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By Christophe Fauchere and Joyce Johnson
Since the 1960's world population has nearly doubled and now tops 7 billion. Population growth, though little discussed, is putting an unprecedented burden on the planet's life systems.
Mother: Caring for 7 Billion brings to light the connection between overpopulation and our most pressing environmental and humanitarian problems, as well as the solutions.
The film begins with a striking animated timeline of population growth over the last 500,000 years with key historical references. Mother then looks at the how the population issue first arrived on the public agenda in the 1960's, and reviews the various ways in which population impacts the global environment.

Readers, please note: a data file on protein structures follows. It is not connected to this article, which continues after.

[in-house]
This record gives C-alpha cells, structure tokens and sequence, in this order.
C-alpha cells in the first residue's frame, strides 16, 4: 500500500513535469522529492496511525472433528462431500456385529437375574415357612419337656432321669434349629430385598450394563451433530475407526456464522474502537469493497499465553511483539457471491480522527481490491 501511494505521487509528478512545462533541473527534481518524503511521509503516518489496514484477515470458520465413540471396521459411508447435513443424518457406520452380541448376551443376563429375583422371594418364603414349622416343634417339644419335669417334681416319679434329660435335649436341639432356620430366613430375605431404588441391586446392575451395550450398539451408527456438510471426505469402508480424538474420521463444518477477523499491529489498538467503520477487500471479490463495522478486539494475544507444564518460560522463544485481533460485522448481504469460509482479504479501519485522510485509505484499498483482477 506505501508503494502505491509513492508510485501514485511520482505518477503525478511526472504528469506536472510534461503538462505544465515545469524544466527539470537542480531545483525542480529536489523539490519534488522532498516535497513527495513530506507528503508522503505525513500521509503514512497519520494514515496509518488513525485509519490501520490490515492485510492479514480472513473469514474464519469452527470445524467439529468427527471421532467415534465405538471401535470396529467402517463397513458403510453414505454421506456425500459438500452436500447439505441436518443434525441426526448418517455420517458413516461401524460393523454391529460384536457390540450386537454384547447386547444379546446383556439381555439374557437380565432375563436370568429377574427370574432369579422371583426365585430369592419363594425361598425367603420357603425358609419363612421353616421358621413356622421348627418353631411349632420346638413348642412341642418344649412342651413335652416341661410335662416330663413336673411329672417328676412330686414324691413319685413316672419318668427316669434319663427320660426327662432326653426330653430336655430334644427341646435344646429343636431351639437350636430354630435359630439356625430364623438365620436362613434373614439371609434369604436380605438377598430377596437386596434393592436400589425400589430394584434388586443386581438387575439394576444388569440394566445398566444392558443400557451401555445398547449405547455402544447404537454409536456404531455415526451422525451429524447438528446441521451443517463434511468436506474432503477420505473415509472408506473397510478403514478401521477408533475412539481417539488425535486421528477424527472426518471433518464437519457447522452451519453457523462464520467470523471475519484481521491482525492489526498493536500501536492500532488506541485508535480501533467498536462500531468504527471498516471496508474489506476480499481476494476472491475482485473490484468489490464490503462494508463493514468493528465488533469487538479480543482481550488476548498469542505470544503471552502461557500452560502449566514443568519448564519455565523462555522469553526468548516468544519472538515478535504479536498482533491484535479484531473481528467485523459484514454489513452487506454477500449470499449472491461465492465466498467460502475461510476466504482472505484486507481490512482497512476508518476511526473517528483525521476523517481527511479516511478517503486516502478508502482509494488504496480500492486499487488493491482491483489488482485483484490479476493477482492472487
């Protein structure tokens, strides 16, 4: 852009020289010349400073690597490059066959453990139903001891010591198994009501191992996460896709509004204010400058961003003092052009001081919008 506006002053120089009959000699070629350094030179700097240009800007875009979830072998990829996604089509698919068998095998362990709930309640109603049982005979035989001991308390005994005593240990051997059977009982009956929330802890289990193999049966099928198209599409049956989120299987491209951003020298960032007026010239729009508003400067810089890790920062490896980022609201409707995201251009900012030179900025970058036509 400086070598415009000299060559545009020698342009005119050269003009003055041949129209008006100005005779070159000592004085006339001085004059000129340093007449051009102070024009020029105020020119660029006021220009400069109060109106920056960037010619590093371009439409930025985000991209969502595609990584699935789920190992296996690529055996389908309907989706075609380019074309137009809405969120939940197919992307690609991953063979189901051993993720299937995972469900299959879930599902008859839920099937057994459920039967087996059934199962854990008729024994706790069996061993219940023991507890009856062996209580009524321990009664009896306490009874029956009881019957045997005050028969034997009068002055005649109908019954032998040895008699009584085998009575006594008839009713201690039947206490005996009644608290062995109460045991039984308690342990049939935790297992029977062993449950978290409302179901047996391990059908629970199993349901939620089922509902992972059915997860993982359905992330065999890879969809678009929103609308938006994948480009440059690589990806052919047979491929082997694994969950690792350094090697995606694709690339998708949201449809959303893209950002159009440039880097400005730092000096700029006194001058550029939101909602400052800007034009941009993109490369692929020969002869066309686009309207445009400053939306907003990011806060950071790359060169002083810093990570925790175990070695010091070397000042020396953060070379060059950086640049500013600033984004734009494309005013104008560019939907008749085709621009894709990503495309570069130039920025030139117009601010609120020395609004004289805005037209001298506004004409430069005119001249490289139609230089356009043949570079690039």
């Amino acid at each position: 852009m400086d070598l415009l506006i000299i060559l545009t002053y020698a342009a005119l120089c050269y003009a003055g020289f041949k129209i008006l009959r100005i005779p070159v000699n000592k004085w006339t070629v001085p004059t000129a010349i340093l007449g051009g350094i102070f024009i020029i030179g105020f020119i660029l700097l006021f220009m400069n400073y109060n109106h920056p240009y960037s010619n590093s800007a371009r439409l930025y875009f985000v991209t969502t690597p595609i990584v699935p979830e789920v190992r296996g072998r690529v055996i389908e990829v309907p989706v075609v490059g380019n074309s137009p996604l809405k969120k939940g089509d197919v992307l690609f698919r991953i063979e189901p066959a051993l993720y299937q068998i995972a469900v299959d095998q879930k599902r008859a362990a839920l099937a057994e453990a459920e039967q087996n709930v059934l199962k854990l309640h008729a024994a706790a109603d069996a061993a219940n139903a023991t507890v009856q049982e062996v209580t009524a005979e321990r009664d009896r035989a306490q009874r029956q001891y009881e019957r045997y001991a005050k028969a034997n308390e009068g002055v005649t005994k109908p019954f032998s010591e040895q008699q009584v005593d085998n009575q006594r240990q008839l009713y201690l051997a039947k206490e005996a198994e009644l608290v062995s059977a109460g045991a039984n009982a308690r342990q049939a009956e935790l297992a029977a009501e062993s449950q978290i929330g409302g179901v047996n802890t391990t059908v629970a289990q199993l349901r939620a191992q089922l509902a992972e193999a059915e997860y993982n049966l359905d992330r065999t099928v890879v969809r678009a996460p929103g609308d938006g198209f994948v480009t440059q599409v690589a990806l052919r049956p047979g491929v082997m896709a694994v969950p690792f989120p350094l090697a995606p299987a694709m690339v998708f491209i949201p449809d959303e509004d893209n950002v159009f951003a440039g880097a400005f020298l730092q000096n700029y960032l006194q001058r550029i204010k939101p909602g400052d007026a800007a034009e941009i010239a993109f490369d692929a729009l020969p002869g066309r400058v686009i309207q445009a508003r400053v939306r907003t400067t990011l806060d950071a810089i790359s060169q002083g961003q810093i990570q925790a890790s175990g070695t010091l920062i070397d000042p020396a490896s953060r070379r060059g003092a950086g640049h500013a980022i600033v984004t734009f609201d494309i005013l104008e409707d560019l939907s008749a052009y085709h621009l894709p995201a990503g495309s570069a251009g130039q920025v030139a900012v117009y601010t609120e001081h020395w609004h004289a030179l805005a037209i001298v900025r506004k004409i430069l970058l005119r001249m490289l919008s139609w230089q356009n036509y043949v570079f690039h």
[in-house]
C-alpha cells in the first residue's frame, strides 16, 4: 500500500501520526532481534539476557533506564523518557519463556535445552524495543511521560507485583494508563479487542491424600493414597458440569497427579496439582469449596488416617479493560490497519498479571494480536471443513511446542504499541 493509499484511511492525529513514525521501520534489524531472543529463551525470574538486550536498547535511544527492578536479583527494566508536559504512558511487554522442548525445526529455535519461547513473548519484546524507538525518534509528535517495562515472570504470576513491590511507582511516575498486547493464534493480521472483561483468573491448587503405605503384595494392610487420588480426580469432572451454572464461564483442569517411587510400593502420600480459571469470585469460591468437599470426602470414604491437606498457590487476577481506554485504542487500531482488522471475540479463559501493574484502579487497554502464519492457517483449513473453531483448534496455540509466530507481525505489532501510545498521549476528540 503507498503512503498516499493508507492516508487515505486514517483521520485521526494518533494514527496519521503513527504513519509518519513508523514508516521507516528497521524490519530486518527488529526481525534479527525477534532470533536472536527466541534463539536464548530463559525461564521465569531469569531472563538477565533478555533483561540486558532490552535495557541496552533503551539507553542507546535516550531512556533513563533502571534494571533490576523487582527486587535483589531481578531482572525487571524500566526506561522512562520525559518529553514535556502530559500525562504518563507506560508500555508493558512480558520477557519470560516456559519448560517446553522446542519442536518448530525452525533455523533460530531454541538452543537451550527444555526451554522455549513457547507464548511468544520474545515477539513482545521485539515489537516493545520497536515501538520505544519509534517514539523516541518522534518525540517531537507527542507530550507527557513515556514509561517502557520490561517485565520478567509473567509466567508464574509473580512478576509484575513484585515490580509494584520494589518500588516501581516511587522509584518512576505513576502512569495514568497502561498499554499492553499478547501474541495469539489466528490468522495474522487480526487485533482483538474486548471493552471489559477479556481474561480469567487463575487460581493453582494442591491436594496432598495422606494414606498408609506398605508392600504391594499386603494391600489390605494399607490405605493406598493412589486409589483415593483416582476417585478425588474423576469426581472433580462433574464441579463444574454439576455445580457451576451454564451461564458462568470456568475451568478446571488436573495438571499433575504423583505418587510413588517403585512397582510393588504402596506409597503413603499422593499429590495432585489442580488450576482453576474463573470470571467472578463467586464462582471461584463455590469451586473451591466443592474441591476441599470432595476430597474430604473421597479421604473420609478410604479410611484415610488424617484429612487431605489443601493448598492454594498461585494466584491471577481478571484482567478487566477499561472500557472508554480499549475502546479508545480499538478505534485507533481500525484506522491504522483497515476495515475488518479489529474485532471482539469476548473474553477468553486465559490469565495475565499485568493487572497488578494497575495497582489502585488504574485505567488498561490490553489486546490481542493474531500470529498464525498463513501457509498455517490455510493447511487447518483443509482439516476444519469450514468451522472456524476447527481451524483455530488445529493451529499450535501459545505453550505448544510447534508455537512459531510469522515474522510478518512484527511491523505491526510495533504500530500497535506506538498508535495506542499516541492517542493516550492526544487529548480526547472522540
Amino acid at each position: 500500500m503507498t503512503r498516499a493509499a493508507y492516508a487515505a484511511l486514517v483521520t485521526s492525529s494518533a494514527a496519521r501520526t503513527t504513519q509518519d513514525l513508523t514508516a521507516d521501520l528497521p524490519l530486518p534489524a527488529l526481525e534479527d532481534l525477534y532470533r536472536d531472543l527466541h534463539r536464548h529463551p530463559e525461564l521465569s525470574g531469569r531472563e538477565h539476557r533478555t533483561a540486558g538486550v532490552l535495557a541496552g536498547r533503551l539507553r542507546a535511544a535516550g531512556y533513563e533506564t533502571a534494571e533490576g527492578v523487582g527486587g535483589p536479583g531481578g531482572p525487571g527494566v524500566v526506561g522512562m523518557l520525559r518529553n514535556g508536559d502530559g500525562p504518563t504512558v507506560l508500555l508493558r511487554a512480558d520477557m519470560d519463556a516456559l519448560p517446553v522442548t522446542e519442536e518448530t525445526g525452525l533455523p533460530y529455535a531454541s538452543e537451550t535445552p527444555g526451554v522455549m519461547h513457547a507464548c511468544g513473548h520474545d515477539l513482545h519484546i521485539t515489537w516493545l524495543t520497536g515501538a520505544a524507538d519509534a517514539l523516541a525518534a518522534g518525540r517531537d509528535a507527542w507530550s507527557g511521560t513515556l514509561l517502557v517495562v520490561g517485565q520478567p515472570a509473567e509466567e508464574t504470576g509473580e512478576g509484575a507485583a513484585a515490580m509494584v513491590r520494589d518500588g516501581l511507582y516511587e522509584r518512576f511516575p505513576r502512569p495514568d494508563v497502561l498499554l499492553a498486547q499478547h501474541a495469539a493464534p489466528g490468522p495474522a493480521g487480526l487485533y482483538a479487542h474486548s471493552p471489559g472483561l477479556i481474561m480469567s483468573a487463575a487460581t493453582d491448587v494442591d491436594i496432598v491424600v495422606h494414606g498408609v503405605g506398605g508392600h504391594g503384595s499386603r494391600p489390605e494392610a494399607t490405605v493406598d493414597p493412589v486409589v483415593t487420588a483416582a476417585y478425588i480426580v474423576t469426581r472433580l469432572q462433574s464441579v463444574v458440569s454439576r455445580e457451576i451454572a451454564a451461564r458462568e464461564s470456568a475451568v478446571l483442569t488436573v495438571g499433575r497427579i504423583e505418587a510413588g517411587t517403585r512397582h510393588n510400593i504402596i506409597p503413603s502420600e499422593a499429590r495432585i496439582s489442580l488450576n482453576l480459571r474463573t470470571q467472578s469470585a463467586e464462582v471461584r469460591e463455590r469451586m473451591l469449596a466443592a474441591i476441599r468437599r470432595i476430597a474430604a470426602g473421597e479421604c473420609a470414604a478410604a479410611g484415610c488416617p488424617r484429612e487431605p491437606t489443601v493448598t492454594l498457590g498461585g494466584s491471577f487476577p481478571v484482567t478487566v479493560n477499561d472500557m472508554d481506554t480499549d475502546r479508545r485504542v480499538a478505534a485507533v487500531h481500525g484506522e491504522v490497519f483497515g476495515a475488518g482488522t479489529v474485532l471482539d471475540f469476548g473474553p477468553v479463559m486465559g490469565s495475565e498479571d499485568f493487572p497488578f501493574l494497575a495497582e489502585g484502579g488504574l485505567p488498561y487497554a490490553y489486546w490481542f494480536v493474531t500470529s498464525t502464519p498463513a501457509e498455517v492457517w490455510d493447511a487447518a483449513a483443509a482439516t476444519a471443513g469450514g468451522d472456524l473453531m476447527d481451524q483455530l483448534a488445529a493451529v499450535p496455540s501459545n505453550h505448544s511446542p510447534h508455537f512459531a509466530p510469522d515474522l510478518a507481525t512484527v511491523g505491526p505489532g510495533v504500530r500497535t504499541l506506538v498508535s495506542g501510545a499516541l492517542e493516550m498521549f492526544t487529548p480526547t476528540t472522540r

The second part of the film follows Beth, an American mother and child rights advocate, who grew up in a large family of 12. She travels to Africa to witness first-hand the impact of population growth in the developing world and its role in exacerbating poverty. While there, she meets a young Ethiopian woman, Zinet, who comes from a poor family of 12, but has found the courage to break free from long-held cultural barriers holding back women. Beth learns from Zinet and others that a primary solution to the population issue is raising the status of women worldwide through education and empowerment, an essential step to ease population growth and reduce poverty worldwide.
The final section of Mother features a broader discussion of the solutions to overpopulation in both the developed and developing world.